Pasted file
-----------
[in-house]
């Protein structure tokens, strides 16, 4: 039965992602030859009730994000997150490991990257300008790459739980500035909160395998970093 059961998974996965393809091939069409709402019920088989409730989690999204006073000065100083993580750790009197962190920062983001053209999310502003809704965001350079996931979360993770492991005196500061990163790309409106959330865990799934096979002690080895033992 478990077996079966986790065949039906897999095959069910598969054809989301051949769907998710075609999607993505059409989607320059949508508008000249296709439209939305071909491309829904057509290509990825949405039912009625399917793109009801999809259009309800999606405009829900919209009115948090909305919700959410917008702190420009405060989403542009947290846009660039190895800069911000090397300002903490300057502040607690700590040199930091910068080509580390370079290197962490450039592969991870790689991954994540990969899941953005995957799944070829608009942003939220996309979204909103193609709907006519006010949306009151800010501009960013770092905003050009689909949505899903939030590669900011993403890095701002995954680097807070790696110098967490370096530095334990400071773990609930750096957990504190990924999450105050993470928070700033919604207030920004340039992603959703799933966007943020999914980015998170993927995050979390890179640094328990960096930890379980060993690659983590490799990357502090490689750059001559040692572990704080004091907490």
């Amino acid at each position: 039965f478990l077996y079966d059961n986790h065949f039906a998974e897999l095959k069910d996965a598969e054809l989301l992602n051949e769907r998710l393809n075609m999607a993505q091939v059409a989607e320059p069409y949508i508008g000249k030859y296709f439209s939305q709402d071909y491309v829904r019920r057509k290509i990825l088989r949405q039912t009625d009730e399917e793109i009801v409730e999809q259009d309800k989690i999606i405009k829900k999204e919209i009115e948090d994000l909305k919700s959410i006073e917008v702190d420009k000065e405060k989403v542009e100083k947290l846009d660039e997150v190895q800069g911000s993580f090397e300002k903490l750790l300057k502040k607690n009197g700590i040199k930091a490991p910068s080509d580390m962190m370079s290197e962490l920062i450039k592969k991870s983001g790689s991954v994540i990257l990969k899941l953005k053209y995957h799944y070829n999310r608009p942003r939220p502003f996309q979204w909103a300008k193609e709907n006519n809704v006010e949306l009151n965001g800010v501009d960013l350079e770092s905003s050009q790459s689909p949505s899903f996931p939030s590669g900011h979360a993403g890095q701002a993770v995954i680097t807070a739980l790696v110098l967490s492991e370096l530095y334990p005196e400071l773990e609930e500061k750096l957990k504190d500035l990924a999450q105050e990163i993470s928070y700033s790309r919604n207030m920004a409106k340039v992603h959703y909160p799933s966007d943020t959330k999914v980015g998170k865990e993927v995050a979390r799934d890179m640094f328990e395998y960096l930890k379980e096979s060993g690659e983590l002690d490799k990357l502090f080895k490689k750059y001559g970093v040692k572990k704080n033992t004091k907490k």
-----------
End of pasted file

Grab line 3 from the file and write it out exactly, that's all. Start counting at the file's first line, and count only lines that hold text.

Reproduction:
């Amino acid at each position: 039965f478990l077996y079966d059961n986790h065949f039906a998974e897999l095959k069910d996965a598969e054809l989301l992602n051949e769907r998710l393809n075609m999607a993505q091939v059409a989607e320059p069409y949508i508008g000249k030859y296709f439209s939305q709402d071909y491309v829904r019920r057509k290509i990825l088989r949405q039912t009625d009730e399917e793109i009801v409730e999809q259009d309800k989690i999606i405009k829900k999204e919209i009115e948090d994000l909305k919700s959410i006073e917008v702190d420009k000065e405060k989403v542009e100083k947290l846009d660039e997150v190895q800069g911000s993580f090397e300002k903490l750790l300057k502040k607690n009197g700590i040199k930091a490991p910068s080509d580390m962190m370079s290197e962490l920062i450039k592969k991870s983001g790689s991954v994540i990257l990969k899941l953005k053209y995957h799944y070829n999310r608009p942003r939220p502003f996309q979204w909103a300008k193609e709907n006519n809704v006010e949306l009151n965001g800010v501009d960013l350079e770092s905003s050009q790459s689909p949505s899903f996931p939030s590669g900011h979360a993403g890095q701002a993770v995954i680097t807070a739980l790696v110098l967490s492991e370096l530095y334990p005196e400071l773990e609930e500061k750096l957990k504190d500035l990924a999450q105050e990163i993470s928070y700033s790309r919604n207030m920004a409106k340039v992603h959703y909160p799933s966007d943020t959330k999914v980015g998170k865990e993927v995050a979390r799934d890179m640094f328990e395998y960096l930890k379980e096979s060993g690659e983590l002690d490799k990357l502090f080895k490689k750059y001559g970093v040692k572990k704080n033992t004091k907490k």